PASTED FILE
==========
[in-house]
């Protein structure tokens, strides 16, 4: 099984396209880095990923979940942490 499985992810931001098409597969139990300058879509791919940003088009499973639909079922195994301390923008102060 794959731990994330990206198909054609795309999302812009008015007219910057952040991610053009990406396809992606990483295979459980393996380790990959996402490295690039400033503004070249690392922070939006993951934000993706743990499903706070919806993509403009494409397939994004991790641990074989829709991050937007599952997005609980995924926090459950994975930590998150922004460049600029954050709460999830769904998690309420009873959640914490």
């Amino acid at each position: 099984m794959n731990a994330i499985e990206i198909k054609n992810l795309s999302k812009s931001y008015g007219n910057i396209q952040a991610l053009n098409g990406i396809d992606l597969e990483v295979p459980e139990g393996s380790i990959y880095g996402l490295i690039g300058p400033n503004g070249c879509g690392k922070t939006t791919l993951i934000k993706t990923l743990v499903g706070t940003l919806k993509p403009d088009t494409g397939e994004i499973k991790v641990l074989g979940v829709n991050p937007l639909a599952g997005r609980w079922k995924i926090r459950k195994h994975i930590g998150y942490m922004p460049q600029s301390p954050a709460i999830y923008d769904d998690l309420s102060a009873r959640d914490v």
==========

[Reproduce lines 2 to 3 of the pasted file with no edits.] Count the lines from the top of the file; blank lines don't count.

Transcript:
């Protein structure tokens, strides 16, 4: 099984396209880095990923979940942490 499985992810931001098409597969139990300058879509791919940003088009499973639909079922195994301390923008102060 794959731990994330990206198909054609795309999302812009008015007219910057952040991610053009990406396809992606990483295979459980393996380790990959996402490295690039400033503004070249690392922070939006993951934000993706743990499903706070919806993509403009494409397939994004991790641990074989829709991050937007599952997005609980995924926090459950994975930590998150922004460049600029954050709460999830769904998690309420009873959640914490």
């Amino acid at each position: 099984m794959n731990a994330i499985e990206i198909k054609n992810l795309s999302k812009s931001y008015g007219n910057i396209q952040a991610l053009n098409g990406i396809d992606l597969e990483v295979p459980e139990g393996s380790i990959y880095g996402l490295i690039g300058p400033n503004g070249c879509g690392k922070t939006t791919l993951i934000k993706t990923l743990v499903g706070t940003l919806k993509p403009d088009t494409g397939e994004i499973k991790v641990l074989g979940v829709n991050p937007l639909a599952g997005r609980w079922k995924i926090r459950k195994h994975i930590g998150y942490m922004p460049q600029s301390p954050a709460i999830y923008d769904d998690l309420s102060a009873r959640d914490v």